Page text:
Draw on career navigation services. In addition to calling for additional advising resources, interviewees discussed the importance of formal career navigation opportunities and the role of career centers in helping students identify opportunities aligned with their training.

Encourage greater partnership with industry. According to stakeholders in Colorado and Ohio, partnerships with employers support individual decisionmaking about education in three ways: Industry partnerships can offer work-based learning opportunities, ensure broader information-sharing about educational programs to the workforce that might benefit from upskilling, and lead employers to provide support for individuals pursuing education (for example, tuition assistance, flexibility in schedule).

What States and Institutions Can Do to Improve Noncredit-to-Credit Stacking

Many prior studies have documented the barriers that individuals face moving from noncredit programs to credit programs. Colorado and Ohio interviewees described similar challenges, including the administrative burden that individuals face when transitioning between programs, alignment issues, perceptions of differing quality, and limited awareness of credit for prior learning and of noncredit-to-credit articulation opportunities. To overcome these challenges, stakeholders suggested that states and institutions could be doing more in four areas.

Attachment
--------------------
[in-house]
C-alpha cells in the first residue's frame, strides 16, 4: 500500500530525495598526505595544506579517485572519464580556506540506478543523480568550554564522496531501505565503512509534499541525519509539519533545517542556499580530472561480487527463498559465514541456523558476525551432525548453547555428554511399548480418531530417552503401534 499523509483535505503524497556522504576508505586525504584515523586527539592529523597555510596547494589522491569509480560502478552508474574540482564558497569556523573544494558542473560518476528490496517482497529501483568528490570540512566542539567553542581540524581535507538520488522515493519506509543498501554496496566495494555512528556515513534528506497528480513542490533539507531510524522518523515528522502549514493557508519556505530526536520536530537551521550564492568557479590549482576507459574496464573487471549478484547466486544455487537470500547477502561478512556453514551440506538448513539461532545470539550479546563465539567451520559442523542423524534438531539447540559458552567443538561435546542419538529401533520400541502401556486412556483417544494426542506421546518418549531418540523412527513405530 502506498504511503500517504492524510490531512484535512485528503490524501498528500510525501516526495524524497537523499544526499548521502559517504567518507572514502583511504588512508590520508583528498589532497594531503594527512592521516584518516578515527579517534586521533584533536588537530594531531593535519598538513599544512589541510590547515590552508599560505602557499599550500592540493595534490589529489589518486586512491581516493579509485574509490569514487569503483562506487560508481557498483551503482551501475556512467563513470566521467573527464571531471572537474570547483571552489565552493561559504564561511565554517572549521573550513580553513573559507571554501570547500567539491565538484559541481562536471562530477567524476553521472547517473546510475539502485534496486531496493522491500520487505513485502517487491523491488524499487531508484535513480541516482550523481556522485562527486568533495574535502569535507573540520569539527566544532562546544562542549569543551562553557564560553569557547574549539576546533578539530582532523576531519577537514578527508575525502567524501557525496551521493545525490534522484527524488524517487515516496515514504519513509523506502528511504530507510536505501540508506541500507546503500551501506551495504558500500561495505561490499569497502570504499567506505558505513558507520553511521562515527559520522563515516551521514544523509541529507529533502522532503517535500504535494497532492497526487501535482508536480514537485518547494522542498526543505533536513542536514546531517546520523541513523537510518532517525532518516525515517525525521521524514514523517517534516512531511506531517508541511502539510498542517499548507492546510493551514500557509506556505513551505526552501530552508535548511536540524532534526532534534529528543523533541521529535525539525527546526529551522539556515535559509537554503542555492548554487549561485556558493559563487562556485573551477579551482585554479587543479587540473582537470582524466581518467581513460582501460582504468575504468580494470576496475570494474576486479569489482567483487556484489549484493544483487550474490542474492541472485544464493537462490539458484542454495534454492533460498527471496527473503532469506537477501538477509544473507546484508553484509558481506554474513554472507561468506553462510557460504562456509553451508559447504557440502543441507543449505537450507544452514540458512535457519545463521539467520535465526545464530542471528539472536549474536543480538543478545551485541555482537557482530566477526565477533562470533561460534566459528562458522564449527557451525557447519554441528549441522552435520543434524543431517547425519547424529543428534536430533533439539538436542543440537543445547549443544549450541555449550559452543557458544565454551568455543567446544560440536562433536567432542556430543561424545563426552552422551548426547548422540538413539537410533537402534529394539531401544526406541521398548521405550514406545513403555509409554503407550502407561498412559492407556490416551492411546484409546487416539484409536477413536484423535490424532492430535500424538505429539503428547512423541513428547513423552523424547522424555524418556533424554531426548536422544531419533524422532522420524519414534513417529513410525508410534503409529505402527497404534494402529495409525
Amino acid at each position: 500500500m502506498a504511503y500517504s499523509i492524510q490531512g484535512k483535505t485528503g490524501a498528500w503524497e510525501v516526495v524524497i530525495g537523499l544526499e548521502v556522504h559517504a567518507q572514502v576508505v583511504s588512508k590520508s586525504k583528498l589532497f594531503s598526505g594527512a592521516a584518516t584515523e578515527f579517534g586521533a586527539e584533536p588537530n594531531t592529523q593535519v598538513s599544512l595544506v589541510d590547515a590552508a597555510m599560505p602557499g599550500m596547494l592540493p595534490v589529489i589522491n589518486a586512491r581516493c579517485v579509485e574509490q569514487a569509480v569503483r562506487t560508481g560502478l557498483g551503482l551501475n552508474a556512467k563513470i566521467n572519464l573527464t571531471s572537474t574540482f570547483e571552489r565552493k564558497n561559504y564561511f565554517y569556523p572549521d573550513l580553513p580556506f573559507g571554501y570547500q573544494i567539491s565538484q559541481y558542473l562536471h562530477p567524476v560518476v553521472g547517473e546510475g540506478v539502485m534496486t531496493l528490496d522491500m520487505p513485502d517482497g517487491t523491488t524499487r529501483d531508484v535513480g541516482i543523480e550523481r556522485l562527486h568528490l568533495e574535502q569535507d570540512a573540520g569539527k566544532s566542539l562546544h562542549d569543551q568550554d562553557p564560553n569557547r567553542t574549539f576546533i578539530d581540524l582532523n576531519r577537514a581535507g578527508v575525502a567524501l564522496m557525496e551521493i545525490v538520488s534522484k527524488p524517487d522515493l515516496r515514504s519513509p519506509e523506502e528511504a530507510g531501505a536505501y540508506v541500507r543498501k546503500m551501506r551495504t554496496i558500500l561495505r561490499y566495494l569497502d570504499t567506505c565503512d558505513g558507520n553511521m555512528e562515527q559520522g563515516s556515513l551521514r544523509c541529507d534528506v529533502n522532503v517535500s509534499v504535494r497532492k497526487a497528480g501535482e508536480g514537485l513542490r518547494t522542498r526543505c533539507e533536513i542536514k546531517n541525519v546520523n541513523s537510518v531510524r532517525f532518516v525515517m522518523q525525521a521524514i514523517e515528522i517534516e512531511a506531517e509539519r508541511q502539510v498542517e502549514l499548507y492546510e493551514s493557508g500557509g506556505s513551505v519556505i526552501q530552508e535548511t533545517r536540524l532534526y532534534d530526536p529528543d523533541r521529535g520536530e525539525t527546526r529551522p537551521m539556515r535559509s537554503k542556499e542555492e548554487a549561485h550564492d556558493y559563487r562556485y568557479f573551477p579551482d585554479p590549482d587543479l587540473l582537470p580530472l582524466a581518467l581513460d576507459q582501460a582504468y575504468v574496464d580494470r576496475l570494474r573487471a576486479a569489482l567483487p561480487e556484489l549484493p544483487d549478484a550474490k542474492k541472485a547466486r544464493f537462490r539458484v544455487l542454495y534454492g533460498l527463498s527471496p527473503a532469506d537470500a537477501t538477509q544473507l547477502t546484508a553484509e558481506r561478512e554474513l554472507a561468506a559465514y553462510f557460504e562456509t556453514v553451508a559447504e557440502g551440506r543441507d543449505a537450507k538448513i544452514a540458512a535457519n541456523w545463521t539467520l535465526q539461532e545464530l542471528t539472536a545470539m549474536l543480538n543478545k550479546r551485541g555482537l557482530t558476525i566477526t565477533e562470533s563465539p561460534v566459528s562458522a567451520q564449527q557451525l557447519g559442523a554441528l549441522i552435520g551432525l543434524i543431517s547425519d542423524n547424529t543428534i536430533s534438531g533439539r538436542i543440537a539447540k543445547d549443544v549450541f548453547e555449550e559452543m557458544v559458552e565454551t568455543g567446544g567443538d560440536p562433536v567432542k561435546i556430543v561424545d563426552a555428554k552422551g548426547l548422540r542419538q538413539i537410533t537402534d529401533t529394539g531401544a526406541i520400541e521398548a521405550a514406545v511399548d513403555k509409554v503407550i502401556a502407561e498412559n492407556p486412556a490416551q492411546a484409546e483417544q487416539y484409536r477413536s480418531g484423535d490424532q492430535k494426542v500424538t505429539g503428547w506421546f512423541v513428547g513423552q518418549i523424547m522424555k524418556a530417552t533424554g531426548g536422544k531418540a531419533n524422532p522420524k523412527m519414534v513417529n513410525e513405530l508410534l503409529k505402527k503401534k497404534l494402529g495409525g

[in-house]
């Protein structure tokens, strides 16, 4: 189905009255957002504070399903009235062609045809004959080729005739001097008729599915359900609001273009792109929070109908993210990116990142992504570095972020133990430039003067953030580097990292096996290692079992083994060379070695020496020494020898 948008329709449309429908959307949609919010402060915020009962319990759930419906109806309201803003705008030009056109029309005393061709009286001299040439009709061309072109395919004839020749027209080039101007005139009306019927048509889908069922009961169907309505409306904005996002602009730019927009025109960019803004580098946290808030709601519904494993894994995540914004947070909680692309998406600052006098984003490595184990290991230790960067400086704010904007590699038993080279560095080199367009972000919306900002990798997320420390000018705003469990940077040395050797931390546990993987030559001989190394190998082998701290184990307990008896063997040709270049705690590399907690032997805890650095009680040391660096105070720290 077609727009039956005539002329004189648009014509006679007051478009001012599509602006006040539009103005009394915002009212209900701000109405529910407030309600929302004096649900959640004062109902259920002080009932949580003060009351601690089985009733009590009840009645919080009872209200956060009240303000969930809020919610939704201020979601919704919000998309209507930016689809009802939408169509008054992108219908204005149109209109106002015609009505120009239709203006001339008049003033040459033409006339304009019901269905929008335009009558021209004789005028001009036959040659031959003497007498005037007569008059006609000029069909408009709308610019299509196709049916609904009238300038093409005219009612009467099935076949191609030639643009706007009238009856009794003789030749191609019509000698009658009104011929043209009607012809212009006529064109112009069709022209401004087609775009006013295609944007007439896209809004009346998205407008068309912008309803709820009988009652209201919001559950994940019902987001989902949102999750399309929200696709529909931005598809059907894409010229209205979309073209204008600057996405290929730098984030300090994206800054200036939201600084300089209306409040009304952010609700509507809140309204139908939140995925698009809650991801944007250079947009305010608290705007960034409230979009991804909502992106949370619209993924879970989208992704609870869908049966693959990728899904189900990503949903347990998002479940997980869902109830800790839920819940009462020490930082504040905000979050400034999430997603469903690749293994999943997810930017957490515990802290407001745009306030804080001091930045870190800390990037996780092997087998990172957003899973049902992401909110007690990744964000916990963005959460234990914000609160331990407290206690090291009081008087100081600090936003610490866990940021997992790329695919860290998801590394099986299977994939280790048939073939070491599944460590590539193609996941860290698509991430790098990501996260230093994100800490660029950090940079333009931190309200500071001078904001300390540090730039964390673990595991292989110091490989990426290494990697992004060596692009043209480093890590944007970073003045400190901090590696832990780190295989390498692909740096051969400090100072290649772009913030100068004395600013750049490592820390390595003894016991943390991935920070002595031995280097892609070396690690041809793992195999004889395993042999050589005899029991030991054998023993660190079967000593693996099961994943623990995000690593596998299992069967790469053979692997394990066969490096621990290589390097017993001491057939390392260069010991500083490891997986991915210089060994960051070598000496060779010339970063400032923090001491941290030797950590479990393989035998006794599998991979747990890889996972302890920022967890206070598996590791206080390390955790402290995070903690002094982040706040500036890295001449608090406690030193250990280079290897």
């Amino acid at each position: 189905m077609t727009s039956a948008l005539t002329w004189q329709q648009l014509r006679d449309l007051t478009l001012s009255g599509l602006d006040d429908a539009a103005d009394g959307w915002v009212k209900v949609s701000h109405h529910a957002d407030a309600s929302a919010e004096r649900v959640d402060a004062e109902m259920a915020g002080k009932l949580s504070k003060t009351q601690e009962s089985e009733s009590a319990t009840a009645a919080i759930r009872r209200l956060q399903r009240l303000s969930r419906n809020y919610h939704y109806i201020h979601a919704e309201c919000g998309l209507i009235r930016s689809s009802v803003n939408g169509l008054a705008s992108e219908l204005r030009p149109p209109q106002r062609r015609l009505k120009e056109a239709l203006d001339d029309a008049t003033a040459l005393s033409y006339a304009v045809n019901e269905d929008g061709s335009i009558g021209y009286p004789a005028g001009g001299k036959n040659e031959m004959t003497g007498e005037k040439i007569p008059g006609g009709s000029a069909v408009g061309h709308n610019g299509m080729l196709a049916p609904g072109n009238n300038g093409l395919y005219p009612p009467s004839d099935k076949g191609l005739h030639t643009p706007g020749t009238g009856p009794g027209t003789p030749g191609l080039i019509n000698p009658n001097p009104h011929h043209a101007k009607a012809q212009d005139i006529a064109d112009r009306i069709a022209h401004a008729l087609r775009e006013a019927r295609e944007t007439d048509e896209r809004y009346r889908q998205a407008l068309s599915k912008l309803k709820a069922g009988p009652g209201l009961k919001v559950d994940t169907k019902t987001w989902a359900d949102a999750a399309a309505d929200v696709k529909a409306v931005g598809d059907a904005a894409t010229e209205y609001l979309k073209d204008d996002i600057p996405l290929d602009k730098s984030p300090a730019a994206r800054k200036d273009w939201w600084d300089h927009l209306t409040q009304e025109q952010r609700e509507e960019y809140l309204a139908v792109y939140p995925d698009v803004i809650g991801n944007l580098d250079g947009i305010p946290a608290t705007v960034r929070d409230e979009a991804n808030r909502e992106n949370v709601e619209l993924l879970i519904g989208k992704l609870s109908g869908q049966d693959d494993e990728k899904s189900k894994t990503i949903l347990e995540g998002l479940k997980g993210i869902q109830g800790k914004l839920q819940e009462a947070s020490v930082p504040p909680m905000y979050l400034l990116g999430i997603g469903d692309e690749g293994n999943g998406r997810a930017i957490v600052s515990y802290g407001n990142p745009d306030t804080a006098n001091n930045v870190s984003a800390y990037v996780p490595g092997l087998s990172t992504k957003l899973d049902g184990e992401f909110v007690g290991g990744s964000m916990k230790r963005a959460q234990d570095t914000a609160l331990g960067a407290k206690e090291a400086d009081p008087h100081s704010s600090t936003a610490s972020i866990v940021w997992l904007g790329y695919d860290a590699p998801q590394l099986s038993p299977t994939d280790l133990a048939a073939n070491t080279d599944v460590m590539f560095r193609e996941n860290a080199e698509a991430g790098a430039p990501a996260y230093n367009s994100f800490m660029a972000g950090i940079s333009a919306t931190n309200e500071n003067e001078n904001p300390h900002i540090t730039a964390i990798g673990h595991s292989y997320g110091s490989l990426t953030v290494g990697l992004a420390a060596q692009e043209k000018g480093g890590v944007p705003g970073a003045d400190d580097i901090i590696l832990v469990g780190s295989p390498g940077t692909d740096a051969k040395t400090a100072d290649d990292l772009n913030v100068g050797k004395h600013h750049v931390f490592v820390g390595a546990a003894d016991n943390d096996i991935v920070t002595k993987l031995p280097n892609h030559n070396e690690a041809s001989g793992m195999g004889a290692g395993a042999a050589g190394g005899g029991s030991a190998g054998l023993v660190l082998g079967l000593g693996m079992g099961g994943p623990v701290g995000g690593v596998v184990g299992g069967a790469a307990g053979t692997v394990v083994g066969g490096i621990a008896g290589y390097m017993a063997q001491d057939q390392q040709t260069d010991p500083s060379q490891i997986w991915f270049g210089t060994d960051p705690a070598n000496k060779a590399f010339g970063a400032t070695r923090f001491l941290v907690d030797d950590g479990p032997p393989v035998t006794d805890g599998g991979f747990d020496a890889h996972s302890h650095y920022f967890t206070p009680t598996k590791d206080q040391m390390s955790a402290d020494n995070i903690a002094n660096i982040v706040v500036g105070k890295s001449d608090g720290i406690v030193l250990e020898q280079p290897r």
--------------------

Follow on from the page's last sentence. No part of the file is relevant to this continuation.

Streamline administrative processes. Interviewees reported that it is essential to reduce administrative burden for students moving from noncredit training to credit-bearing programs. Both Colorado and Ohio are pursuing statewide efforts to standardize credit for prior learning, and stakeholders reported that these initiatives were central to this effort to streamline processes for individuals and can also reduce the burden on institutions to determine these standards at the local level.